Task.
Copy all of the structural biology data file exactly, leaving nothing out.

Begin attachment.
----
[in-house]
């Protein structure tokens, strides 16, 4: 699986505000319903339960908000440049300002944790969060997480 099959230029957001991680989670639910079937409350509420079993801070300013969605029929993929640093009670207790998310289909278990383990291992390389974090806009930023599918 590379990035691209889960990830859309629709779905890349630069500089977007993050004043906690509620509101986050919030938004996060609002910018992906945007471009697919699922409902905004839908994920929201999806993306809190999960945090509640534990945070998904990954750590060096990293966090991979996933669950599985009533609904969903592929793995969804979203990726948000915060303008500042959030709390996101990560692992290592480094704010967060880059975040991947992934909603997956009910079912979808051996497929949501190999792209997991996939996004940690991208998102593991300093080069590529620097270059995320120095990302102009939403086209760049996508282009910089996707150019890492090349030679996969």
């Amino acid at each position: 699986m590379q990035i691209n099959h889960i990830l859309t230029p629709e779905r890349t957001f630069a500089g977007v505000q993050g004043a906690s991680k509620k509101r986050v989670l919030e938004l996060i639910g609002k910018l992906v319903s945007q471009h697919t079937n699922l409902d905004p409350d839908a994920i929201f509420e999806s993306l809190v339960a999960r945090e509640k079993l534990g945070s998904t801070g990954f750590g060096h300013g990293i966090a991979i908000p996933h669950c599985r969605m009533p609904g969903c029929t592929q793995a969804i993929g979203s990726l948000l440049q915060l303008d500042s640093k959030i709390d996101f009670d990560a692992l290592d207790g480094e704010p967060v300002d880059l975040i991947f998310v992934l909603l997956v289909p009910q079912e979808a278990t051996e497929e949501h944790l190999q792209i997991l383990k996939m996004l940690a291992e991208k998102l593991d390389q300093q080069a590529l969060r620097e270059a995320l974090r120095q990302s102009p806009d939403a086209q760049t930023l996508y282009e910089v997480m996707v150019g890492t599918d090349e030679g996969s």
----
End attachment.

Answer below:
[in-house]
């Protein structure tokens, strides 16, 4: 699986505000319903339960908000440049300002944790969060997480 099959230029957001991680989670639910079937409350509420079993801070300013969605029929993929640093009670207790998310289909278990383990291992390389974090806009930023599918 590379990035691209889960990830859309629709779905890349630069500089977007993050004043906690509620509101986050919030938004996060609002910018992906945007471009697919699922409902905004839908994920929201999806993306809190999960945090509640534990945070998904990954750590060096990293966090991979996933669950599985009533609904969903592929793995969804979203990726948000915060303008500042959030709390996101990560692992290592480094704010967060880059975040991947992934909603997956009910079912979808051996497929949501190999792209997991996939996004940690991208998102593991300093080069590529620097270059995320120095990302102009939403086209760049996508282009910089996707150019890492090349030679996969």
């Amino acid at each position: 699986m590379q990035i691209n099959h889960i990830l859309t230029p629709e779905r890349t957001f630069a500089g977007v505000q993050g004043a906690s991680k509620k509101r986050v989670l919030e938004l996060i639910g609002k910018l992906v319903s945007q471009h697919t079937n699922l409902d905004p409350d839908a994920i929201f509420e999806s993306l809190v339960a999960r945090e509640k079993l534990g945070s998904t801070g990954f750590g060096h300013g990293i966090a991979i908000p996933h669950c599985r969605m009533p609904g969903c029929t592929q793995a969804i993929g979203s990726l948000l440049q915060l303008d500042s640093k959030i709390d996101f009670d990560a692992l290592d207790g480094e704010p967060v300002d880059l975040i991947f998310v992934l909603l997956v289909p009910q079912e979808a278990t051996e497929e949501h944790l190999q792209i997991l383990k996939m996004l940690a291992e991208k998102l593991d390389q300093q080069a590529l969060r620097e270059a995320l974090r120095q990302s102009p806009d939403a086209q760049t930023l996508y282009e910089v997480m996707v150019g890492t599918d090349e030679g996969s």